Che is evidence that with enough sugar and coconut milk, just about any characteristically savory food can be transformed into dessert. I’ve consumed a lot of che during my stay in Saigon and thought it was high time I recounted the good, the bad and the ugly.
Che Tap Cam
A little bit of column A and a little bit of column B—that’s the gist of che tap cam. Whatever the dealer is selling, she’ll spoon in a smidgen of each. You’ll most likely receive layers of beans, jellies, tapioca, coconut milk, shaved ice and more beans. This tall glass came from Che My in District 1.
Che Dau Hu
My current favorite! The Astronomer and I each had a bowl of che dau hu for dessert today—his with coconut milk and mine without. I love che dau hu because its spicy, sweet and maybe even a little healthy. This pretty bowl was from our visit to Hoi An.
Che Troi Nuoc
I was obsessed with che troi nuoc when I first arrived in Saigon. The tapioca orb is filled with mung bean paste and served soaked in coconut milk with a sprinkling of toasted sesame seeds. Too chewy for The Astronomer, the texture is lovely in my eyes. Each individual ball goes for 1,000-2,000 VND. The dealer up top sold this bowl to me at her shed in District 1.
By the way, while I was enjoying my che, The Astronomer spied a huge rat scurrying under me! I didn’t see the rodent, but The Astronomer reported that it was a big one and inches away from touching my feet.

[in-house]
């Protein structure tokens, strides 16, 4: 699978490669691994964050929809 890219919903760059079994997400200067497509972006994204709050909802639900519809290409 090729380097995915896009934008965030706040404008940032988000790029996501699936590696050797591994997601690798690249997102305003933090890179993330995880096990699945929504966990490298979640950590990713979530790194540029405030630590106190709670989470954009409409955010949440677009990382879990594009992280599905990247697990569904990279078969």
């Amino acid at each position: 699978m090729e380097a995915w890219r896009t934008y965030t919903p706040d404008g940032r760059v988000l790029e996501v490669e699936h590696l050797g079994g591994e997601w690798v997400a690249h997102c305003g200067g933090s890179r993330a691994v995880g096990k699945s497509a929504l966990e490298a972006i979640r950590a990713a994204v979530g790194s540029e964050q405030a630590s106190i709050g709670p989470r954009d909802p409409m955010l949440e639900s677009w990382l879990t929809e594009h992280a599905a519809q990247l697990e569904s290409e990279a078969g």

I ordered The Astronomer a bowl of che bap (corn) while I had the che troi nuoc. Although corn is one of his favorite vegetables, he was not much of a che bap fan. My grandma makes this che often for my grandpa, but never employs coconut milk. I may have to give Saigon che dealers a citation for coconut milk abuse.
After I finished the che troi nuoc, I still wasn’t ready to give up my stool at the che shed. I ordered a bowl of che chuoi, which consisted of caramelized bananas, sesame seeds, tiny tapioca peals, salt and coconut milk. Sweet plus salty equals magic.
Che Thach Dau Xanh
Also from Che My, this tall glass is filled with mung bean paste (dau xanh) and Vietnamese Jello (thach). Not much to say about it except that it was simple, straightforward and good. Without the thach and shaved ice, the che’s texture would have been reminiscent of mashed potatoes and gravy.
Easily the most disappointing che I’ve consumed in Vietnam. With a name like che buoi, I was expecting some sort of pomelo and citrus creation. Instead I received a cup of boring featuring layers upon layers of more boring topped with peanuts.
Che Troi Nuoc Mang
This was my first bowl of che in Vietnam. The che troi nuoc mang was part of a set lunch from a very pretty restaurant in District 1 called Sen. Unlike the the che troi nuoc above, this one was filled with a savory mung bean paste and a bit of meat. The tapioca spheres sat in a clear, sweet, ginger broth. An interesting departure from the original, but I prefer the sweet version.
Che Dau Tran
Although it’s difficult to make out from the picture, this che features black eyed peas and glutinous rice. The usual suspects (coconut milk and tapioca pearls) are also present. I bought this bowl of che dau trang from an alleyway dealer in District 4. Perhaps the most pudding-like che, its mushy texture is a treat. Trust me.